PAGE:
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Unreasonable risk

It's official. The Food and Drug Administration's own study concludes that supplements containing the powerful stimulant ephedra "may be associated with important health risks." The threat from ephedra is so great that Tommy Thompson, Health and Human Services secretary, said: "I would not take this, I would not give it to my family and I don't know why anyone would take these products."

So why is the FDA, an agency under Thompson's control, only proposing a warning label for ephedra-laced supplements? If ephedra is as dangerous as the FDA and others say, it should be banned.

The FDA has known about the ephedra risk for years, but the highly publicized death of Baltimore Orioles pitcher Steve Bechler finally forced it to act. Bechler was using a diet product containing ephedra when he died of heat stroke. The NFL, NCAA and International Olympic Committee have already banned the substance. Major League Baseball's players union recently warned its members to "be extremely reluctant to use any products containing ephedra," and commissioner Bud Selig is trying to determine what, if anything, to do about the problem.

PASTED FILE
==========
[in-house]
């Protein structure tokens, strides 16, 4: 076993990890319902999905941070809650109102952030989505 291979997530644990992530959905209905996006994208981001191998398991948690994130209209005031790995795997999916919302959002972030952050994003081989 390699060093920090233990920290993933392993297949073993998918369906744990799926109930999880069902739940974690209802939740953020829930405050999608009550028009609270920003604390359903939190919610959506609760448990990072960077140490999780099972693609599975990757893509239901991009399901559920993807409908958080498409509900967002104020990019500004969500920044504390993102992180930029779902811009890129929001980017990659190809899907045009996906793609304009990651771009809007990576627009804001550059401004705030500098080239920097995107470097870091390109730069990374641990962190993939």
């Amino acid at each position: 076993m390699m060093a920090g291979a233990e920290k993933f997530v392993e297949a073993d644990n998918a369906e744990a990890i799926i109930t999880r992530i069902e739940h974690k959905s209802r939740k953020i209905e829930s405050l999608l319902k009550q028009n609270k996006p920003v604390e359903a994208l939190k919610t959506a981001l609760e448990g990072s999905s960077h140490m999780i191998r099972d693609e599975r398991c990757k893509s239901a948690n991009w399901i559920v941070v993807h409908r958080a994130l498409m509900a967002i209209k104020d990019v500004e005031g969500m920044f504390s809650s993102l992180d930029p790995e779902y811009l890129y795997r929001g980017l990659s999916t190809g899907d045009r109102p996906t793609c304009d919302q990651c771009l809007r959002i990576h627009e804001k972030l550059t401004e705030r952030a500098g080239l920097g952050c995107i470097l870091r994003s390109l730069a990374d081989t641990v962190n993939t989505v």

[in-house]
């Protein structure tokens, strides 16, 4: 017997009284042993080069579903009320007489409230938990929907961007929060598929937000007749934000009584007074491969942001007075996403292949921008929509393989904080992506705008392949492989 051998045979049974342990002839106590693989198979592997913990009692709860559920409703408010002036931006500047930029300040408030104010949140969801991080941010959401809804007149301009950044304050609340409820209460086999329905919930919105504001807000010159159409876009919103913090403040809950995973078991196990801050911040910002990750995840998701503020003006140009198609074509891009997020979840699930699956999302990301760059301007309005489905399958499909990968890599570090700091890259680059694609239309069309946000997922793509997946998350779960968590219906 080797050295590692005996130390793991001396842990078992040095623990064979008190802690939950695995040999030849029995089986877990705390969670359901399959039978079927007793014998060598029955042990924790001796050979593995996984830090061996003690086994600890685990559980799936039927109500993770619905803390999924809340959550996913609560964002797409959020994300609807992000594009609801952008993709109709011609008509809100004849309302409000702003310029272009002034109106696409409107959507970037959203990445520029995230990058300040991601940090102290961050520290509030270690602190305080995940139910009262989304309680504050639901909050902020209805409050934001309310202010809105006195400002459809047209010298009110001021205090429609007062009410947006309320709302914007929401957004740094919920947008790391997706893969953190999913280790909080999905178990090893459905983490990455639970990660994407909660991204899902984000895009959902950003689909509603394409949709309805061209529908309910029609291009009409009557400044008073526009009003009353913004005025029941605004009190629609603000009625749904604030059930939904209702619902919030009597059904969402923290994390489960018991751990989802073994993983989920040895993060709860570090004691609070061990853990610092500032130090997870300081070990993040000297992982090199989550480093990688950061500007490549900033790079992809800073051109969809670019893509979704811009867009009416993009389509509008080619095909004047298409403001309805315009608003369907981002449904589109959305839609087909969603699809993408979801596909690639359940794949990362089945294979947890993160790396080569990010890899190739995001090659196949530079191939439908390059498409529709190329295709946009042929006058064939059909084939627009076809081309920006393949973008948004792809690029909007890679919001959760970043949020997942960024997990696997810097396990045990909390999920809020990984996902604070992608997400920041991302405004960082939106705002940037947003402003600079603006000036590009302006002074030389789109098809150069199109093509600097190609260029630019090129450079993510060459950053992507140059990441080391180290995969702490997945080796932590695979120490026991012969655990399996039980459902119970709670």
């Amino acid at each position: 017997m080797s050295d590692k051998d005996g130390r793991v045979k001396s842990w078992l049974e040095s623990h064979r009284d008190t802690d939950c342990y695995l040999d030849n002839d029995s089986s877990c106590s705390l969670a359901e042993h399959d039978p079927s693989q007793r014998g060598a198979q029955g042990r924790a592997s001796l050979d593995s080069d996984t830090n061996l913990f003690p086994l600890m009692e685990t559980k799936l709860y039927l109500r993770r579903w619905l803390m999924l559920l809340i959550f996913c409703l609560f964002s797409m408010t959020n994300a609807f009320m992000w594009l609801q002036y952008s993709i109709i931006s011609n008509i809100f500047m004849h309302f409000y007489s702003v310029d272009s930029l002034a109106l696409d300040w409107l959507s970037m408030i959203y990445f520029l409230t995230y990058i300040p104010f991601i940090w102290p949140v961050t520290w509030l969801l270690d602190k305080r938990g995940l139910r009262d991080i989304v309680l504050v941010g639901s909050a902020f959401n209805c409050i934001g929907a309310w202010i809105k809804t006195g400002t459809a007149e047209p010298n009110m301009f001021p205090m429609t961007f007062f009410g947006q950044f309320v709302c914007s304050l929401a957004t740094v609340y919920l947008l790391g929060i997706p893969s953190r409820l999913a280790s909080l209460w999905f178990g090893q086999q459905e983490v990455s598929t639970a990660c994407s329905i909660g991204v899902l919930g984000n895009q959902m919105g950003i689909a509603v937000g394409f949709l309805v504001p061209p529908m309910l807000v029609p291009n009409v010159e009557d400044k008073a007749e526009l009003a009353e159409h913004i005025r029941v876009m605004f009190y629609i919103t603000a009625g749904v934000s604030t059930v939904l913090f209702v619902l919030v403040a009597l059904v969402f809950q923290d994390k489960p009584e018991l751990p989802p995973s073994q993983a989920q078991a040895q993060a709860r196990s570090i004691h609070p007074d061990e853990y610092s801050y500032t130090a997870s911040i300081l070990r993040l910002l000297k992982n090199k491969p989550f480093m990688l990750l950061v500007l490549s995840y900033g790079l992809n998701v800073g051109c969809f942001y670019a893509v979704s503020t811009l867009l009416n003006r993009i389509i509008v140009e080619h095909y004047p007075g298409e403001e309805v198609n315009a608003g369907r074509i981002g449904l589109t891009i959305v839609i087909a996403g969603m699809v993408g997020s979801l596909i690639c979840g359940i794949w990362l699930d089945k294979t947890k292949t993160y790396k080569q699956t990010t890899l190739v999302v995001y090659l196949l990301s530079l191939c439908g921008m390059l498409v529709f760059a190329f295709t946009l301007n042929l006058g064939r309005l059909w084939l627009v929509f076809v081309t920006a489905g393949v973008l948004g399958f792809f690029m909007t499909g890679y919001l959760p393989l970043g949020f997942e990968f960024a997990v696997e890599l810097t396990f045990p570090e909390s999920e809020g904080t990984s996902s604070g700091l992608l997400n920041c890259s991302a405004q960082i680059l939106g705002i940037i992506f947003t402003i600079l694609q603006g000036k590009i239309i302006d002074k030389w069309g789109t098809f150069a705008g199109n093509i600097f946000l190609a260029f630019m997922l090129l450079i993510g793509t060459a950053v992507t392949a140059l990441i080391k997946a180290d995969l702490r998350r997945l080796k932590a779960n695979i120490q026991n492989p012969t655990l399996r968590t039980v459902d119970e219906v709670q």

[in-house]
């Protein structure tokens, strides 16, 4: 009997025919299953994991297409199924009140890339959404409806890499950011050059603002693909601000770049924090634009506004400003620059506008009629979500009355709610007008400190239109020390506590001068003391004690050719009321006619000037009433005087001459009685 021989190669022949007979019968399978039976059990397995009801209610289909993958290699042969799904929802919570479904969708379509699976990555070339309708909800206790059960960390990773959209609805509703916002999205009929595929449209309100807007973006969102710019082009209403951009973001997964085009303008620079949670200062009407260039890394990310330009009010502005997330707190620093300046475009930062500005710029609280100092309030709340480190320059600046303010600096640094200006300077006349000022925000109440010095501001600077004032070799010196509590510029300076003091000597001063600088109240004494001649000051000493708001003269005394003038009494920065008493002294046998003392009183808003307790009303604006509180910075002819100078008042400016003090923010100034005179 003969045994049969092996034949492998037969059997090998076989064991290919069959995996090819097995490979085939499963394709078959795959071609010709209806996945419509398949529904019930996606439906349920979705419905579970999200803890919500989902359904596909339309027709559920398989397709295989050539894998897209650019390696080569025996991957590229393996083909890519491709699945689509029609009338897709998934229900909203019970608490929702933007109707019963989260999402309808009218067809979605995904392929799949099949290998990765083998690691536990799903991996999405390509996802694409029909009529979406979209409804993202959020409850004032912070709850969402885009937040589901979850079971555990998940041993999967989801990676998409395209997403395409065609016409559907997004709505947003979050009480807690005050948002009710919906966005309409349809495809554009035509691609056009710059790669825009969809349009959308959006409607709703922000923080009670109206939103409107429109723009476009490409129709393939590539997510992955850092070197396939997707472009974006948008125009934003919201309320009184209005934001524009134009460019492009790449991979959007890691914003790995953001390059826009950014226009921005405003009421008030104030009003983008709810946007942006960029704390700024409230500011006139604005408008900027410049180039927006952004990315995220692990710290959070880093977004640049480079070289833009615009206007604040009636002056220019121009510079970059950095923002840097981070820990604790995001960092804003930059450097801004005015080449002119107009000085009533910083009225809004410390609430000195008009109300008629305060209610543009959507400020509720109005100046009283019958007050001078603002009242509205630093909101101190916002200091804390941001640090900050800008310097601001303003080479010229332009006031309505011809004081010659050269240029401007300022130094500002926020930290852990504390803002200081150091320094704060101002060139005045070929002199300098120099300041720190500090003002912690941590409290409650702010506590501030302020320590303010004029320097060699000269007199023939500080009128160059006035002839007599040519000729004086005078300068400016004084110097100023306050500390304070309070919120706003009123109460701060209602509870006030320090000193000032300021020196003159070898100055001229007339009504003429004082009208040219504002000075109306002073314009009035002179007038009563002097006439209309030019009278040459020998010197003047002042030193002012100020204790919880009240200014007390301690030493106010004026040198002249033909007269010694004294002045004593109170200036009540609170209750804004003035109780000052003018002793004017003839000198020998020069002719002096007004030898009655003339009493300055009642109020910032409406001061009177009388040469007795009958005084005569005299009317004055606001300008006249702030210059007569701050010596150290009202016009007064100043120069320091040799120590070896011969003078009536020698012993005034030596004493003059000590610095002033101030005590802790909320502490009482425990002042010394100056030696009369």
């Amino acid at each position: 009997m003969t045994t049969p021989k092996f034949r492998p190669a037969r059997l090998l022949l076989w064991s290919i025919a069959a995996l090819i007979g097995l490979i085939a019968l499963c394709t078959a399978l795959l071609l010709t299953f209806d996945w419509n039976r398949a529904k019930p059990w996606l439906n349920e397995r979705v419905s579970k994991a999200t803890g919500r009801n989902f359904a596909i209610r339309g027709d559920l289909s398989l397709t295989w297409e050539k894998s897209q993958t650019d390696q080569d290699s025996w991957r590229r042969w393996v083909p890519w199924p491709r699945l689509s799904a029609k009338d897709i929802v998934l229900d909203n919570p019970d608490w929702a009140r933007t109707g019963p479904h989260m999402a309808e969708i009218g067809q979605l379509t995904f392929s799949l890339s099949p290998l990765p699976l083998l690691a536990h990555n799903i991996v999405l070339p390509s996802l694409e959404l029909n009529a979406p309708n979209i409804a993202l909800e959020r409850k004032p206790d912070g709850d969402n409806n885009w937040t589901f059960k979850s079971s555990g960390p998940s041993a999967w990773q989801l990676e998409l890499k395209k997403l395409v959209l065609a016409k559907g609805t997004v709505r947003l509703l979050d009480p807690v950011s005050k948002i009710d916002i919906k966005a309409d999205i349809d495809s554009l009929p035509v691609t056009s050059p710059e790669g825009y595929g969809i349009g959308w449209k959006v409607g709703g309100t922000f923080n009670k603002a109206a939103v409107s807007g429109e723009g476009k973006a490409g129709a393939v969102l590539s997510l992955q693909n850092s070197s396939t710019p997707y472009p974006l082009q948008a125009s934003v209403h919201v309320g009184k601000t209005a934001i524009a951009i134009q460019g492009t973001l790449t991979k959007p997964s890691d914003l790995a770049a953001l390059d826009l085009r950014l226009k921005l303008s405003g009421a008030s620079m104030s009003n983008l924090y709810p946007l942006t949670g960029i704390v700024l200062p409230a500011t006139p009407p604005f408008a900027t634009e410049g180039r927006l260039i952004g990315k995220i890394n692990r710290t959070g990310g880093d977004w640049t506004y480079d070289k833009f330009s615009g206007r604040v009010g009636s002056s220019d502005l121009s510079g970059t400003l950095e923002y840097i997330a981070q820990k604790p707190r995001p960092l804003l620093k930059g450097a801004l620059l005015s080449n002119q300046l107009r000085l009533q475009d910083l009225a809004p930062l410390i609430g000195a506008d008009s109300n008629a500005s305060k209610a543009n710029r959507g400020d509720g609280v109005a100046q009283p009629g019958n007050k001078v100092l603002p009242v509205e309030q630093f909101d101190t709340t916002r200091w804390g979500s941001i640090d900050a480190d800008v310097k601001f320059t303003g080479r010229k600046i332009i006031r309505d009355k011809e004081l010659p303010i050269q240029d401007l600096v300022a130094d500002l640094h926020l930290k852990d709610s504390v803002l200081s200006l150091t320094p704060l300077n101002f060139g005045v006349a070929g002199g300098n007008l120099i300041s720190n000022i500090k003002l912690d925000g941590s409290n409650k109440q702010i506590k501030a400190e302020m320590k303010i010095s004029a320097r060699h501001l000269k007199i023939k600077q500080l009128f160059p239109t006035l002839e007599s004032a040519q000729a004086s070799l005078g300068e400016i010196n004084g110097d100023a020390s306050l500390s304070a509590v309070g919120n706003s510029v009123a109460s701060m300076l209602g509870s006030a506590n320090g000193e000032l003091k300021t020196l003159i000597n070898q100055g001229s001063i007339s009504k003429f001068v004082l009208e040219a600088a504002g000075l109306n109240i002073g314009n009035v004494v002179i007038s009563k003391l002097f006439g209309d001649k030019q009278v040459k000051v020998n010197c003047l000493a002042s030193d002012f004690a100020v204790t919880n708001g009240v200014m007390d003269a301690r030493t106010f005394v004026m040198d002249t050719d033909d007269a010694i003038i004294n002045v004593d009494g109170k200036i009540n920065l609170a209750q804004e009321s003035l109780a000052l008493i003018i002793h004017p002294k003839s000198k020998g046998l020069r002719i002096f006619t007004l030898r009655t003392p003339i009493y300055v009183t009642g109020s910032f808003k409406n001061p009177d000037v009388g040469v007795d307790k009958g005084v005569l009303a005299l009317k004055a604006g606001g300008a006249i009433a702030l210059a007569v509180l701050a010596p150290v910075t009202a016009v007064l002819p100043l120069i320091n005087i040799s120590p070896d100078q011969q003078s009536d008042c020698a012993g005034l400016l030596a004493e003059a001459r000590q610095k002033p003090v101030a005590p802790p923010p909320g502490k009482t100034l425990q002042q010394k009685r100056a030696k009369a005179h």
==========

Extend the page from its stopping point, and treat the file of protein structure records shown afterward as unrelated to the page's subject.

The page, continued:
Last week, the FDA announced a study of 16,000 reports of adverse reactions to ephedra. It showed that two people died, four had heart attacks, nine had strokes, one suffered a seizure and five people were left with psychiatric problems. The FDA also noted a medical study that showed an increased risk of hemorrhagic (bleeding) strokes when ephedra products are used at even a third the recommended dose.

According to Public Citizen, a consumer-advocacy group, the FDA is actually aware of more than 100 deaths related to ephedra. In fact, Public Citizen has documented a wide range of ailments linked to ephedra, using the FDA's own documents, and concludes that many more cases go unreported.

After a 30-day comment period, the FDA says it intends to require a warning label on ephedra products. The agency should go further.

Under the law, the FDA can ban ephedra if it believes there is an "unreasonable risk" of harm from its use. That risk has clearly been established.